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Procter & Gamble Uses Consumer Demand Info to Drive Supply Network

Consumer goods supply chains are extremely complex. They include many plants and suppliers all over the world linked by sophisticated technologies and robust logistics systems. But despite all of this complexity, a single moment of truth is all that really counts: When the consumer stands at the store shelf and chooses a product to purchase.

For Procter & Gamble, one of the world's largest consumer goods manufacturers, this "first moment of truth" has become the centerpiece for its entire business strategy called the consumer-driven supply network, or CDSN.

"We start at the store shelf and work our way back through our supply network," says Keith Harrison, the global product supply officer for P&G, which uses the term supply network instead of chain because information flows in a variety of directions, not just along a horizontal line.
P&G's CDSN is a core corporate concept as well as an operating strategy.

"Our goal is to win at the consumer level, so the CDSN is a concept we have created to direct all of our activities to what is going on at the store-shelf level," says Harrison. "We need to work off of real demand, so we produce what is actually selling, not what is forecast to sell."

One way P&G uses actual demand is to pick up scanner data at the point of sale and make it visible at the plant where it becomes part of the daily production schedule.

"We are running some of our plants today on a six- to eight-hour response time based on aggregated sales data," says Harrison. "We are reading demand data and that becomes our replenish plan for certain products with a few large retail customers."

Harrison points out that many customers' demand signals are just not big enough to be a factor in its planning. For these customers P&G uses replenishment data from the retailers' distribution centers. But even here, the data is based on actual product flow, not just forecasts.

"We aggregate data from systems handling ordering, shipping and billing into useable numbers that become the demand field for the plant systems. That demand field drives the replenishment plans, which are displayed in P&G's supplier portal where they find their way back into suppliers' systems.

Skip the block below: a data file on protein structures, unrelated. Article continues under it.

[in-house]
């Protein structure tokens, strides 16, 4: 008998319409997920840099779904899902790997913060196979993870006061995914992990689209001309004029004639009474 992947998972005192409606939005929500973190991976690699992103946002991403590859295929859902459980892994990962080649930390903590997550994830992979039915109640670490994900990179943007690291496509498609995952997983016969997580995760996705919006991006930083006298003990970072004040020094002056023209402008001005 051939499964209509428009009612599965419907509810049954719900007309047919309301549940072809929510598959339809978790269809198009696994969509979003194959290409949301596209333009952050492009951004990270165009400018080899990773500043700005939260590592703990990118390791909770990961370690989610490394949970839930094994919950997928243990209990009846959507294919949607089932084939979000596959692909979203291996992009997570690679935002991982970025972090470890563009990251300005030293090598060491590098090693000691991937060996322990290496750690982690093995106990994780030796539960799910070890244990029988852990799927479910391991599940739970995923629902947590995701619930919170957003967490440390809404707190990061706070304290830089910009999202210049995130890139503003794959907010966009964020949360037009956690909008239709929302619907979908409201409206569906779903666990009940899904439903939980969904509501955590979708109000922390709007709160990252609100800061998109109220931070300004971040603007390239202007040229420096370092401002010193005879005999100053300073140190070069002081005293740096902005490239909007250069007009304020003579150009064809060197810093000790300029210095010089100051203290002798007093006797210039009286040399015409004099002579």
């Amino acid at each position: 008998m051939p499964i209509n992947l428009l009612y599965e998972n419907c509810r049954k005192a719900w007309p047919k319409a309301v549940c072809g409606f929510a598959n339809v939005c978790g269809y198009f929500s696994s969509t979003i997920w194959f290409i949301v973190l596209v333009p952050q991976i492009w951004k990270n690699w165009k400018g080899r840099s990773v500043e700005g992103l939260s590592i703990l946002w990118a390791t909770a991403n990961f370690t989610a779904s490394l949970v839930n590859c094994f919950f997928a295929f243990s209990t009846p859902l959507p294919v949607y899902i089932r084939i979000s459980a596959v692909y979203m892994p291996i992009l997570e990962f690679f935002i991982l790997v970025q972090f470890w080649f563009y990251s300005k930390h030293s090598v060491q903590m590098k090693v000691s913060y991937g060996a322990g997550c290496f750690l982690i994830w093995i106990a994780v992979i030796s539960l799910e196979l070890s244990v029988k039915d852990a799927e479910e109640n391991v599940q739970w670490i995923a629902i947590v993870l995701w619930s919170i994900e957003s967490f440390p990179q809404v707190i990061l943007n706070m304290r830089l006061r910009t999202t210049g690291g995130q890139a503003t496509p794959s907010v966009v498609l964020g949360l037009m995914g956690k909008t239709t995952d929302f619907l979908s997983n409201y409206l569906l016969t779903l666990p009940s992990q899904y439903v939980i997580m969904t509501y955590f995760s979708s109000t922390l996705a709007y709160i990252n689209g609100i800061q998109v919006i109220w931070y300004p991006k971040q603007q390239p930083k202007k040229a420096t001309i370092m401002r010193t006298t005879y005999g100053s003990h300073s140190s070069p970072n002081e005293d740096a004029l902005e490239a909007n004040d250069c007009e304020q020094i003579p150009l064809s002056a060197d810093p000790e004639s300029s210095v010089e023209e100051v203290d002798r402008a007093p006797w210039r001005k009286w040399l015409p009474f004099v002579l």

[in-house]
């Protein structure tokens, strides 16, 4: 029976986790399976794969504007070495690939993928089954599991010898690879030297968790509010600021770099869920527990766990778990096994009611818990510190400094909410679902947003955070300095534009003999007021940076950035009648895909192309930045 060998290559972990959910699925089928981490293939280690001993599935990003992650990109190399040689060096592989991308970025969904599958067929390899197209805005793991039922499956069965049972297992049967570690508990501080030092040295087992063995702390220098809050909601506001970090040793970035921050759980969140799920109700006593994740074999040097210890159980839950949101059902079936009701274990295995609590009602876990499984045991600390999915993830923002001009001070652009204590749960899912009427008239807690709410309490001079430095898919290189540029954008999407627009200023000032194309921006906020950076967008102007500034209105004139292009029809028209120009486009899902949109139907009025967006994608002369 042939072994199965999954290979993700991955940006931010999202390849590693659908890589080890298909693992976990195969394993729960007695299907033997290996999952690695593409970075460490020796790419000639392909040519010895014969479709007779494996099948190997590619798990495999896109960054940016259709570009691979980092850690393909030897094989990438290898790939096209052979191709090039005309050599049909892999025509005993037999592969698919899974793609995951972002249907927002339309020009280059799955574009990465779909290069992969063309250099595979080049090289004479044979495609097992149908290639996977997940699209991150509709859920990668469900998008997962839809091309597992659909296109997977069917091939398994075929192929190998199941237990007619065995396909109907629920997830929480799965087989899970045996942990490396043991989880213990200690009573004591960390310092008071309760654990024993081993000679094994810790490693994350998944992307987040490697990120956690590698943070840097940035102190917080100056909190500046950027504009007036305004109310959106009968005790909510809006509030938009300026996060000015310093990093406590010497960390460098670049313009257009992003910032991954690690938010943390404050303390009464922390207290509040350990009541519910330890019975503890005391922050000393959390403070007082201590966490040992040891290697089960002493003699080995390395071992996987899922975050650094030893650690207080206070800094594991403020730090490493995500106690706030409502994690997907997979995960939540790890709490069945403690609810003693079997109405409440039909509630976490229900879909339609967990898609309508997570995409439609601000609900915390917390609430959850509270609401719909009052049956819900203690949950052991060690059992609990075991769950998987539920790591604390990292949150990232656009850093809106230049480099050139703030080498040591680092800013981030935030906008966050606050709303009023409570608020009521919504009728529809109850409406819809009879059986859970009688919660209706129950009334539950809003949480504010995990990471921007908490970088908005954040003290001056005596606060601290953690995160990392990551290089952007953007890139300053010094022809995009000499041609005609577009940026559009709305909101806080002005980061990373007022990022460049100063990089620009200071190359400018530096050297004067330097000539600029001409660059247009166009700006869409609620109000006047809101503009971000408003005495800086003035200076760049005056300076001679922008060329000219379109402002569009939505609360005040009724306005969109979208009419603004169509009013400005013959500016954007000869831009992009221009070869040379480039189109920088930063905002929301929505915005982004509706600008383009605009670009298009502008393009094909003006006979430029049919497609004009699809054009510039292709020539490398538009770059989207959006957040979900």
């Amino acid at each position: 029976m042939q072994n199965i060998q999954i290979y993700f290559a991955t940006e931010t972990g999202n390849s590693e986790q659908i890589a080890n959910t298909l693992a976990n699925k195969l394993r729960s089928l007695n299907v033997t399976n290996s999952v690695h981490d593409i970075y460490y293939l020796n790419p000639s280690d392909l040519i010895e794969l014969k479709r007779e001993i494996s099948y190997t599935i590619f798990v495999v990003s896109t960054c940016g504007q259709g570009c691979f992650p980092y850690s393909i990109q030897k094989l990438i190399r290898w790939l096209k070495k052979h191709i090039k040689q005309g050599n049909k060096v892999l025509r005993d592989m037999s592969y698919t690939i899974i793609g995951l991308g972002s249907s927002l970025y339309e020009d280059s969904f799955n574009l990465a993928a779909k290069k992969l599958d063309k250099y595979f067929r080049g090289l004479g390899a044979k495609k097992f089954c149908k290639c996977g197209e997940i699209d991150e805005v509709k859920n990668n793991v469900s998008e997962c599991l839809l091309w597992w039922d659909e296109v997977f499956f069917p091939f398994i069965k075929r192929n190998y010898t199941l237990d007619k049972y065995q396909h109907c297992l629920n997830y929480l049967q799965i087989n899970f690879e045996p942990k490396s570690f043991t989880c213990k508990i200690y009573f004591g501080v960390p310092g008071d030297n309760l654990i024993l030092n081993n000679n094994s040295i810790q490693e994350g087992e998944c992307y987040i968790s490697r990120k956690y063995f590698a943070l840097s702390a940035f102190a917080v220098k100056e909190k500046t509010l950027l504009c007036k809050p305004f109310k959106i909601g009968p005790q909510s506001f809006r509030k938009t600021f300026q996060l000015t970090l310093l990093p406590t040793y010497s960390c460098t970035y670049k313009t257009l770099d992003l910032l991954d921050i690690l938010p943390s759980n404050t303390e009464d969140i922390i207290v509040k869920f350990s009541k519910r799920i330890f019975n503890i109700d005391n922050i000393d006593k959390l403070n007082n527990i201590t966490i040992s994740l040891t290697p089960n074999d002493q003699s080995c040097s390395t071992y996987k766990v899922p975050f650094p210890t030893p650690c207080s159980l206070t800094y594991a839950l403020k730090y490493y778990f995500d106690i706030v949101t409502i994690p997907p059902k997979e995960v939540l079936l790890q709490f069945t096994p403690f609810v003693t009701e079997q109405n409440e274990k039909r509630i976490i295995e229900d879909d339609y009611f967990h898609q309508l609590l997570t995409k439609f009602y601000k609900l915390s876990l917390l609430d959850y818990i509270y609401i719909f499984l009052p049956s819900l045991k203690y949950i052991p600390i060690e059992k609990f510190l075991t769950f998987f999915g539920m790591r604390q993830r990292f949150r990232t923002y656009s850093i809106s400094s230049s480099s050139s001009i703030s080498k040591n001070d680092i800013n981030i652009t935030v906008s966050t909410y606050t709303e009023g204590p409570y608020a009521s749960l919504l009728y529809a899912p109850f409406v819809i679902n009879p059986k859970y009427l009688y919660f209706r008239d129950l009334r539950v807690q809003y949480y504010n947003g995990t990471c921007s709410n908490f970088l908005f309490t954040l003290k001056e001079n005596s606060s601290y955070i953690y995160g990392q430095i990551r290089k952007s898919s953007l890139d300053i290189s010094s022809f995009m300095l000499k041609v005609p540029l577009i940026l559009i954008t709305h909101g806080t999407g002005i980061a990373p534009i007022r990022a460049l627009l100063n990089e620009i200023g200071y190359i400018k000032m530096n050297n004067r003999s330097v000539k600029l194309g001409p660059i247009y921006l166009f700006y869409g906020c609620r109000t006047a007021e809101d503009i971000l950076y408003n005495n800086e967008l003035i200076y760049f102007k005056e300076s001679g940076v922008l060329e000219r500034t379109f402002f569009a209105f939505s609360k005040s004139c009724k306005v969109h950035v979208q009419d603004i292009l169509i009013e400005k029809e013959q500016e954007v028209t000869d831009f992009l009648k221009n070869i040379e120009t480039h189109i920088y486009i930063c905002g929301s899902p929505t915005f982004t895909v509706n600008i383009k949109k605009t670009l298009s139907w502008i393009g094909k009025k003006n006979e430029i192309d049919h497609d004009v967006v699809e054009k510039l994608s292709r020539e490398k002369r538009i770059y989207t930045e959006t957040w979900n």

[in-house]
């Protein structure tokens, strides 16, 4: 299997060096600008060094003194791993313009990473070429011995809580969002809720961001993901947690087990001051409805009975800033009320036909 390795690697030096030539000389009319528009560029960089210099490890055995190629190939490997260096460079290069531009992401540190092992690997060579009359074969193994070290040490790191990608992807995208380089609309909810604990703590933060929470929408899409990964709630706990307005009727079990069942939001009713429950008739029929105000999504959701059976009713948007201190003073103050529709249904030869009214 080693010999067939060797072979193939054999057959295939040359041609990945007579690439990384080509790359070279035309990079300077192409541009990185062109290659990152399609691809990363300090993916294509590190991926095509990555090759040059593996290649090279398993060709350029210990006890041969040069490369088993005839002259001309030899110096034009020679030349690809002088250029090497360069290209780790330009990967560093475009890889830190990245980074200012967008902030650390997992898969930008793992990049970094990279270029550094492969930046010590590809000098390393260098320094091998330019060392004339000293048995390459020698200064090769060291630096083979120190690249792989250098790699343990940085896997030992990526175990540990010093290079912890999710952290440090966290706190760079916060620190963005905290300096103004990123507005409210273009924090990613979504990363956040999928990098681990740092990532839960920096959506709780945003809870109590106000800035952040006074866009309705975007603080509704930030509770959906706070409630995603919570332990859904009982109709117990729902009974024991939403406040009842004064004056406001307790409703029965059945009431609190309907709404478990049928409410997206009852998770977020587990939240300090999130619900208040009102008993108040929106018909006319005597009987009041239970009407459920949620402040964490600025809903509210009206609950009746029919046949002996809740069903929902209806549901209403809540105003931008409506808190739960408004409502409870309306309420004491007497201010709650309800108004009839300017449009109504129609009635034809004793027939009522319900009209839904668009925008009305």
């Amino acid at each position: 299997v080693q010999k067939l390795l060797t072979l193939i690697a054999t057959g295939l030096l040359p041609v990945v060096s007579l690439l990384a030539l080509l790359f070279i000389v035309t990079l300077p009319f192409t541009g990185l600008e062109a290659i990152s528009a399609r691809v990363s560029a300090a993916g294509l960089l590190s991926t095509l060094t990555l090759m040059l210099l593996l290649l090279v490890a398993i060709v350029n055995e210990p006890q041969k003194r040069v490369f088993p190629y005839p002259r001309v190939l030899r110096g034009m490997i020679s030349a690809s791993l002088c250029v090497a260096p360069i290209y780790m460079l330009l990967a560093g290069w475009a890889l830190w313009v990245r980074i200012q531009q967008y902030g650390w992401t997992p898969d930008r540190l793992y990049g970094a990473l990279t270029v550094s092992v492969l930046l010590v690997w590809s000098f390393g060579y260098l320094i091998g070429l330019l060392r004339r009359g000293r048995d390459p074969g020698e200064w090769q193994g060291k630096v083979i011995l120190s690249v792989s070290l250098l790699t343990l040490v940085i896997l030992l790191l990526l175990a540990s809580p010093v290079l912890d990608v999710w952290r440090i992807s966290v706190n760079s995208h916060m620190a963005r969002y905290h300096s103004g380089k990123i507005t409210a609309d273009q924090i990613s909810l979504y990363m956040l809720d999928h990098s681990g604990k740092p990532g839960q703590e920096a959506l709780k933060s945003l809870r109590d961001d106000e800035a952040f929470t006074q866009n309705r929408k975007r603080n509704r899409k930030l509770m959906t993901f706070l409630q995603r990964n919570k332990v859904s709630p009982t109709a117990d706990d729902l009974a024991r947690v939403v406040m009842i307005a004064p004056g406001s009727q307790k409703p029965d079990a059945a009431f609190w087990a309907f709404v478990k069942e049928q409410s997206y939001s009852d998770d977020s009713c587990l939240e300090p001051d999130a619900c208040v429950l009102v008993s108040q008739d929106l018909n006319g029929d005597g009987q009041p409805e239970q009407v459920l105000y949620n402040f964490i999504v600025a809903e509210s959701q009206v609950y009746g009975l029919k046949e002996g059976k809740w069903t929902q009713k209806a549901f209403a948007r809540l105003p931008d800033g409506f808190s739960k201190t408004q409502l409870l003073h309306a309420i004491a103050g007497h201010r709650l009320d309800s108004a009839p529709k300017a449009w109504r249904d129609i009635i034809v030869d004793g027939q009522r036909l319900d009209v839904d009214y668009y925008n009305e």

"We have some suppliers who can see our production plan, and they run their operations with that live data within a few hours," says Harrison.

Ultimately, Harrison says, P&G would like to have all of its 140 plants in 80 countries and many of its 100,000 suppliers work off of real data, not forecasts, purchase orders and traditional processes, but the company is a long way from that goal. For the foreseeable future, P&G's supply network will continue to run off of an underlying flow of real demand data that is supplemented with forecast data, promotions and other initiatives.
"There is always going to be a role for forecasting, especially event forecasting," Harrison says. "Large customers increasingly require customization that adds lead-time that we cannot handle on an instantaneous basis. We know we get to the point where our regular turn business is running off of real-time demand."

Running on Consumer Demand
The CDSN approach provides many tactical advantages, especially for new product launches where demand is based on assumptions.

"We have been monitoring the real-time off-take of these launches," says Harrison. "If we see that the consumer response is different from our assumption, we can quickly change our plan to make more or less of a new product. We have been able to greatly reduce excess inventory for products that are selling slower than expected."